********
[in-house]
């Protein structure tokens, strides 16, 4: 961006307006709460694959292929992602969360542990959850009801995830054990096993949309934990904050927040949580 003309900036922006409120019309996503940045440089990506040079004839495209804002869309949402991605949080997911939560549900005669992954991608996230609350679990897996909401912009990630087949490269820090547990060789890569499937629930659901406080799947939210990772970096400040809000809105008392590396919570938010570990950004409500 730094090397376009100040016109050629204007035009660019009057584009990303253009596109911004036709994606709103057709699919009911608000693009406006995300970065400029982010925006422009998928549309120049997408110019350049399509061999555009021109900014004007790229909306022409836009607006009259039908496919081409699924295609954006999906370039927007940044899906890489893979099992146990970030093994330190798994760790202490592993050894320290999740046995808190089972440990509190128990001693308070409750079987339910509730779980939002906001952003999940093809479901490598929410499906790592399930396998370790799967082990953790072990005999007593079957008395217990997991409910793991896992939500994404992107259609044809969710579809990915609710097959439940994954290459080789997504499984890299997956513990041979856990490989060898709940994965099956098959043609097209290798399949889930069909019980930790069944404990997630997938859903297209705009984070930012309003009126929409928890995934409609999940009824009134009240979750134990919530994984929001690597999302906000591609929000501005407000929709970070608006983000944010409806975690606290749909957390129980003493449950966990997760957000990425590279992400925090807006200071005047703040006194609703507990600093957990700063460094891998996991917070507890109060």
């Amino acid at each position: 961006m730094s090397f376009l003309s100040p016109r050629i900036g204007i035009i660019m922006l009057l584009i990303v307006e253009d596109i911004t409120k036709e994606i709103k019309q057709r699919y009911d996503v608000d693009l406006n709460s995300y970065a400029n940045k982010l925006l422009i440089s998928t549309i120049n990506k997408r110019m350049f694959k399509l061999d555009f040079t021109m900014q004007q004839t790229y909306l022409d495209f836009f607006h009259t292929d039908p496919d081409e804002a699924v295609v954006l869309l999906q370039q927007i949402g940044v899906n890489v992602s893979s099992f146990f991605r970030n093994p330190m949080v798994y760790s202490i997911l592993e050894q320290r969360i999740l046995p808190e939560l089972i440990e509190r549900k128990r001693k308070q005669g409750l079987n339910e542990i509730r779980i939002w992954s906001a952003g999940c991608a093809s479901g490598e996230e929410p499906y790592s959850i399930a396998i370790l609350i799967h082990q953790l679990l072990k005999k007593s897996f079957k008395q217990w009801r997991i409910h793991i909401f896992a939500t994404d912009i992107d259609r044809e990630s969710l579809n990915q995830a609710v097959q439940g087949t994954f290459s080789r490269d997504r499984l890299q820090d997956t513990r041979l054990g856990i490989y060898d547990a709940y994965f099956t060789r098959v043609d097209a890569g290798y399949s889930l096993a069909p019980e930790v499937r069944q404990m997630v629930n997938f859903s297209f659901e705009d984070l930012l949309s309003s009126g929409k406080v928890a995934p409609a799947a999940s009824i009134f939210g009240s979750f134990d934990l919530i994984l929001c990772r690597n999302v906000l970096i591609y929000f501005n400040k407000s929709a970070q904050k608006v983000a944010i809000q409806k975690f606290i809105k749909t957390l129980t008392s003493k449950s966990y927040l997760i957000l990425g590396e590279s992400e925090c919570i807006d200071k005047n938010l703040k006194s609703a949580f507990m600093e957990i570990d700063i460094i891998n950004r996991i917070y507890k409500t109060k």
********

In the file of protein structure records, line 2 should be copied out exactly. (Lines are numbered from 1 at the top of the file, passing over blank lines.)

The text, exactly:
């Protein structure tokens, strides 16, 4: 961006307006709460694959292929992602969360542990959850009801995830054990096993949309934990904050927040949580 003309900036922006409120019309996503940045440089990506040079004839495209804002869309949402991605949080997911939560549900005669992954991608996230609350679990897996909401912009990630087949490269820090547990060789890569499937629930659901406080799947939210990772970096400040809000809105008392590396919570938010570990950004409500 730094090397376009100040016109050629204007035009660019009057584009990303253009596109911004036709994606709103057709699919009911608000693009406006995300970065400029982010925006422009998928549309120049997408110019350049399509061999555009021109900014004007790229909306022409836009607006009259039908496919081409699924295609954006999906370039927007940044899906890489893979099992146990970030093994330190798994760790202490592993050894320290999740046995808190089972440990509190128990001693308070409750079987339910509730779980939002906001952003999940093809479901490598929410499906790592399930396998370790799967082990953790072990005999007593079957008395217990997991409910793991896992939500994404992107259609044809969710579809990915609710097959439940994954290459080789997504499984890299997956513990041979856990490989060898709940994965099956098959043609097209290798399949889930069909019980930790069944404990997630997938859903297209705009984070930012309003009126929409928890995934409609999940009824009134009240979750134990919530994984929001690597999302906000591609929000501005407000929709970070608006983000944010409806975690606290749909957390129980003493449950966990997760957000990425590279992400925090807006200071005047703040006194609703507990600093957990700063460094891998996991917070507890109060």